What is a Moment of Inertia?

The moment of inertia of a plane area about a given axis describes how difficult it is to change its angular motion about that axis (another way to put it is how resistant the object is to bending and torsional? stresses) . Therefore, it encompasses not just how much mass the object has overall, but how far each bit of mass is from the axis. The farther out the object's mass is, the more rotational inertia the object has, and the more force is required to change its rotation rate. This concept is made very clear in the parallel axis theorem.

In mathematical terms, the moment of inertia can be defined about any given axis as:

I_x = \int y^2dA

I_y = \int x^2dA

where:

  • x & y = the coordinates of the differential element dA multiplied by the square of the distance from a designated reference axis (normally the reference axis will be taken about the edge or through the centroid of the shape).
  • dA = a very small element of area

Note: Moments of inertia can also be known as second moments of area.

Example of How to Calculate a Moment of Inertia

Finding Ix

Moment of Inertia of a Rectangular Solid
Figure 1: Variables used for calculating Moment of Inertia

Figure 1 shows an example of a rectangle with width b and height h. The x and y axis are based off of the origin at the centroid of the rectangle (C is at \frac{h}{2} and \frac{b}{2} from the bottom right corner of the rectangle respectively). A hypothetical thin strip of area can be taken with width b and height dy (therefore dA = b * dy). Therefore Ix can be solved by integrating the following:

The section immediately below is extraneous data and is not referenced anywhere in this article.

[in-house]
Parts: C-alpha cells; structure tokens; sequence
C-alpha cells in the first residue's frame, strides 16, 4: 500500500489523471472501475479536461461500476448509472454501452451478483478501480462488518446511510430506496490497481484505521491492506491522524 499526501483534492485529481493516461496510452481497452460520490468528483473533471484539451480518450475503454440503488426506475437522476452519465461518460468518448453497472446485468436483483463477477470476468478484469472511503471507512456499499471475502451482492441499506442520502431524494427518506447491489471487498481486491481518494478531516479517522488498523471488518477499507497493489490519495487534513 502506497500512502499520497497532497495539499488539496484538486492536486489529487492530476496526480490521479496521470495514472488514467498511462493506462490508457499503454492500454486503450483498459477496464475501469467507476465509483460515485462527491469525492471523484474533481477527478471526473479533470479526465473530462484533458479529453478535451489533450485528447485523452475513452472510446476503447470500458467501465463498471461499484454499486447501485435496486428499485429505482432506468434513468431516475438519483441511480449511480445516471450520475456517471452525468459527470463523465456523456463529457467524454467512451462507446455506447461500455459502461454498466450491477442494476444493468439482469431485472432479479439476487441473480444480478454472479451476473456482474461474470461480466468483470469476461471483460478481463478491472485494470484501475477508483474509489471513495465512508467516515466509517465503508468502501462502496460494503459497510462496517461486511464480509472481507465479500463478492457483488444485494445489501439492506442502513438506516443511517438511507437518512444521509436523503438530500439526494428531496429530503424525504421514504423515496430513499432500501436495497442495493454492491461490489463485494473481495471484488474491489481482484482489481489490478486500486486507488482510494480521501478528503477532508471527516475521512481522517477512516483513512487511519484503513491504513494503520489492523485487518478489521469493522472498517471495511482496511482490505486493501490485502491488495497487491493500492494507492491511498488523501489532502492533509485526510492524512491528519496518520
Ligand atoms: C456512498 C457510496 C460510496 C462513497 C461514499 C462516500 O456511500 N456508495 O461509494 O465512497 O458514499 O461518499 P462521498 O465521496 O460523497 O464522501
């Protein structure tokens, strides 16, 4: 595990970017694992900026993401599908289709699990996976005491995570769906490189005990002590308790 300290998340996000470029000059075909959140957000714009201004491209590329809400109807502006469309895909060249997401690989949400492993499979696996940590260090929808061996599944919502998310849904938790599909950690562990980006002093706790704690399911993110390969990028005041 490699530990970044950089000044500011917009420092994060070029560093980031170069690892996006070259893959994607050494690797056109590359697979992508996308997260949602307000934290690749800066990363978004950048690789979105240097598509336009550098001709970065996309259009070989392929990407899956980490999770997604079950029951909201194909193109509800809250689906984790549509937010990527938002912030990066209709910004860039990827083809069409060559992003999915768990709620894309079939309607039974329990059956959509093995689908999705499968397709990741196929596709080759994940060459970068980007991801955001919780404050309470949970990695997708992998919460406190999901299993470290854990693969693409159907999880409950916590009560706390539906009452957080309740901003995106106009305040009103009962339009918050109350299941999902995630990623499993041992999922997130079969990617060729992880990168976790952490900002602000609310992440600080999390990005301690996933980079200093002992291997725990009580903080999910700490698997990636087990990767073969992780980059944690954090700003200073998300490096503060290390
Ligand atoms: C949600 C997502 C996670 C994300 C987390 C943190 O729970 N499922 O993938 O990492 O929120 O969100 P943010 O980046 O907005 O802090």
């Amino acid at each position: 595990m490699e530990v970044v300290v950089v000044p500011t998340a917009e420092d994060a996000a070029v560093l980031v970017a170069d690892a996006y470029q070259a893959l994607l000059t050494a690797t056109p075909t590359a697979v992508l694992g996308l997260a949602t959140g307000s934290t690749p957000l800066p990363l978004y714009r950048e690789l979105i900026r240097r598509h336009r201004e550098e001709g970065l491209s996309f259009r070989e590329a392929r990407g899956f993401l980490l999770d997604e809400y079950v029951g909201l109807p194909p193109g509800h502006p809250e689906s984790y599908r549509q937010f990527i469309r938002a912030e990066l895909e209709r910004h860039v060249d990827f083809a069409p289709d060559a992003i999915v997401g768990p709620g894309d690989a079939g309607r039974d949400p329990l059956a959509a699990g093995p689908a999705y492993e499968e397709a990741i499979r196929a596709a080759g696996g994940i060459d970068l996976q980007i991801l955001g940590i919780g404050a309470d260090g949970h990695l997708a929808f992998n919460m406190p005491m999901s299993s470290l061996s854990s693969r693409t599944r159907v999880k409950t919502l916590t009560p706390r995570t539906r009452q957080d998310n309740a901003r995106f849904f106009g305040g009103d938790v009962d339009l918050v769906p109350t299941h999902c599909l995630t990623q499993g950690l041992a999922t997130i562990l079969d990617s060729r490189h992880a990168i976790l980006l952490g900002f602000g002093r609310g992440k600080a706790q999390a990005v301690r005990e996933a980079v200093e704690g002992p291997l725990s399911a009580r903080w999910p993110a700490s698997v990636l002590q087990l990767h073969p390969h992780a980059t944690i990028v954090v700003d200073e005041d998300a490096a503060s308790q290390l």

I_x = \int y^2dA = \int_{- \frac{h}{2}}^{\frac{h}{2}} y^2 b dy = \frac{bh^3}{12}

Note: Ix has been integrated with respect to the x-axis. The moment of inertia is dependent on what you pick as your axis. See how IBB has been calculated below.

Finding Iy

Similarly we can choose a strip of area around the y-axis by taking dA = h * dx and get the moment of inertia with regard to the y-axis:

I_y = \int x^2dA = \int_{- \frac{b}{2}}^{\frac{b}{2}} x^2 h dx = \frac{hb^3}{12}

Finding IBB

Although the most common axis' are through the centroid of the area, the moment of inertia can be taken around any arbitrary axis. For example IBB can be solved by taking:

I_{BB} = \int y^2dA = \int_{0}^{h} y^2 b dy = \frac{bh^3}{3}

Common Moment of Inertia Shapes

As you can see from the examples above, it is not always easy to calculate the moment of inertia of shapes. For that reason tables have been created to speed up the process for common shapes.

The Moment of Inertia for various Structural Shapes can be found here?.

Short Excerpt on the Parallel Axis Theorem

See a full analysis of the Parallel Axis Theorem here.

Once the centroid of the shape is found, the parallel axis theorem can be used around any axis by taking:

I_{A} =\sum ( I_{x} + Ad^2)

where:

  • IA = The moment of inertia taken about the A-A axis (in4)
  • Ix = The moment of inertia taken through the centroid, the x-x axis (in4)
  • A = The area of the rigid body (in2)
  • d = the perpendicular distance between the A-A axis and the x-x axis (in)

Note: Looking closely at the Parallel Axis Theorem you can see that the moment of inertia of a shape will increase rapidly the further the Centroid of the area is from the axis being checked.


Resources

  1. H.E. Murdock, "Strength of Materials (1st Edition)", 1911
  2. R.C. Hibbeler, "Mechanics of Materials (7th Edition)", 2007

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